Tech giants bow to China’s algorithm demand, says BBC

Aug 17, 2022 at 09:16 pm by admin

Chinese tech and e-commerce giants including SCMP owner Alibaba are handing algorithm data to a state regulator, according to a report by UK broadcaster the BBC.

Business reporter Annabelle Liang said companies had supplied details of their algorithms to the Cyberspace Administration of China. Descriptions of 30 algorithms have been published, with plans to update the list regularly “to curb data abuse”.

Liang names Alibaba – which owns the South China Morning Post in Hong Kong (pictured) – Tiktok-owner ByteDance and Tencent among companies which have shared details of their algorithms.

Among the listed algorithms is one belonging to e-commerce website Taobao – owned by Alibaba – which “recommends products or services to users through their digital footprint and historical search data”. ByteDance's algorithm for Douyin, China's version of TikTok, is said to gauge user interests through what they click, comment on, ‘like’ or 'dislike’, the report says.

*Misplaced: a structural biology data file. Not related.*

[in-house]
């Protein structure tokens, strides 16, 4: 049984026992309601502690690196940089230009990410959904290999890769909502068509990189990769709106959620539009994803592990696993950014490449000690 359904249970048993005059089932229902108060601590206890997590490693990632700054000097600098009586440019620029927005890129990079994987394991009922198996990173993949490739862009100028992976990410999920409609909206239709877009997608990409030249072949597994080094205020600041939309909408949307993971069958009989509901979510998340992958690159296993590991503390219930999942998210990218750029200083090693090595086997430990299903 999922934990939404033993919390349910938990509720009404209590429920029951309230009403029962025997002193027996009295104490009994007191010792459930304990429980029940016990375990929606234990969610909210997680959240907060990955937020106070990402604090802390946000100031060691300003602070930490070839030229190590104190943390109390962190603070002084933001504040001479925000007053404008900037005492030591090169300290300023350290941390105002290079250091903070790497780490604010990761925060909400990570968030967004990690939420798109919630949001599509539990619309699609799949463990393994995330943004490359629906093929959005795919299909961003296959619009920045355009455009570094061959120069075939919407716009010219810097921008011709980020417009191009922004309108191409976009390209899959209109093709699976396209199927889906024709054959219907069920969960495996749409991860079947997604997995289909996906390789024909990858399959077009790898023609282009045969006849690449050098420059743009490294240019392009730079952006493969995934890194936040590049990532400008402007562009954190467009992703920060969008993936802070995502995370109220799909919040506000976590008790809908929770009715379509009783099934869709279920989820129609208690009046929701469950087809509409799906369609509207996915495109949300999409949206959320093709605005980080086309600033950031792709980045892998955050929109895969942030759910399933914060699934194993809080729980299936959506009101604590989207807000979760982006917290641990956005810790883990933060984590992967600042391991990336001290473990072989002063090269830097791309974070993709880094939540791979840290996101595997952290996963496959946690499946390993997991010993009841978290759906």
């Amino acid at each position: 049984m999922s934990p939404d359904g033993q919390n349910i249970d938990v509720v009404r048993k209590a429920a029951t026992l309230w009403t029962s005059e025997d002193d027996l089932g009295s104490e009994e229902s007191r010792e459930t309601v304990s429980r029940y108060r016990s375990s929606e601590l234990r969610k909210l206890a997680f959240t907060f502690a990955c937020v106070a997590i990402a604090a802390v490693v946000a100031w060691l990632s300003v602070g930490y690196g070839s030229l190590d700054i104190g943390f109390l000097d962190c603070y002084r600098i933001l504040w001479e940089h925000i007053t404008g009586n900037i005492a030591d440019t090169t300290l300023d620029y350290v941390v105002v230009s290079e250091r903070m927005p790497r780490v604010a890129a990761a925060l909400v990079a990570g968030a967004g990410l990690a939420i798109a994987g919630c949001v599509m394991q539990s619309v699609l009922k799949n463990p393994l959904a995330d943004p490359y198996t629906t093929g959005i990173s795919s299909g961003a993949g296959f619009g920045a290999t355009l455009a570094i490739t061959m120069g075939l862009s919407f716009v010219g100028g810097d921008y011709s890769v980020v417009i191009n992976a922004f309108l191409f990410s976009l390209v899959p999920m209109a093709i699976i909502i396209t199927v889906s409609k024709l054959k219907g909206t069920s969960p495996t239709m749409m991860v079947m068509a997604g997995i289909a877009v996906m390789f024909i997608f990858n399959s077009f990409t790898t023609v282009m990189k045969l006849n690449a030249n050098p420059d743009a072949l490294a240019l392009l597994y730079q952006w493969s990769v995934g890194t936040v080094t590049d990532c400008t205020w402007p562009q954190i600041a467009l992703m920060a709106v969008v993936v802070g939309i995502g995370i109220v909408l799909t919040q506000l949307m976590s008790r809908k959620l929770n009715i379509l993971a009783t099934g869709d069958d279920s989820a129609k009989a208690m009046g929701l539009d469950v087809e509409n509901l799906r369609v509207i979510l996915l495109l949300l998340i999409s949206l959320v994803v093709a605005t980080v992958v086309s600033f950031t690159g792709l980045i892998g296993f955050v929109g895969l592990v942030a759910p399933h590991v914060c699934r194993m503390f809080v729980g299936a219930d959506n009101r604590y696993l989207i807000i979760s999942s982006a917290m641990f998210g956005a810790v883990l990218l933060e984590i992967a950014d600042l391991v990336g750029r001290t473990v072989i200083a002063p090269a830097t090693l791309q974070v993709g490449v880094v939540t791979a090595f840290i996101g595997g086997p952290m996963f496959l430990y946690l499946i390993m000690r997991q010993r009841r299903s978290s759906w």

However Liang quotes Trivium China head of tech policy research Kendra Schaefer that the data appeared to be only “surface level”.

“It doesn't look like the algorithms themselves have been submitted,” she told the BBC.

That is questioned by Zhai Wei, an executive director at the Competition Law Research Center at the East China University of Political Science and Law, who told the BBC the information provided was probably “much more detailed than what was published”.

The BBC’s Asia business correspondent Suranjana Tewari said the move was ultimately about control.

China was concerned about how these platforms could influence public opinion”, and prefers to have more oversight over their technology and data. It wants to redirect people's attention to content that the state thinks is fit for public consumption”.

Service providers are urged to ensure algorithms “actively spread positive energy”, and are not used to encourage indulgences, excessive spending and exposure to celebrity culture.

New rules for algorithms were adopted in March, with a requirement that algorithms with “public opinion properties or social mobilisation capabilities” register with the CAC.

What is remarkable, according to Kendra Schaefer, is that the registrations were made public. “I'm not aware of any other country in the world where you can go see a list of all of the pieces of code that are essentially informing the decisions that you make, the purchasing decisions that you make, the content viewing decisions that you make,” she said.

Sections: Digital business


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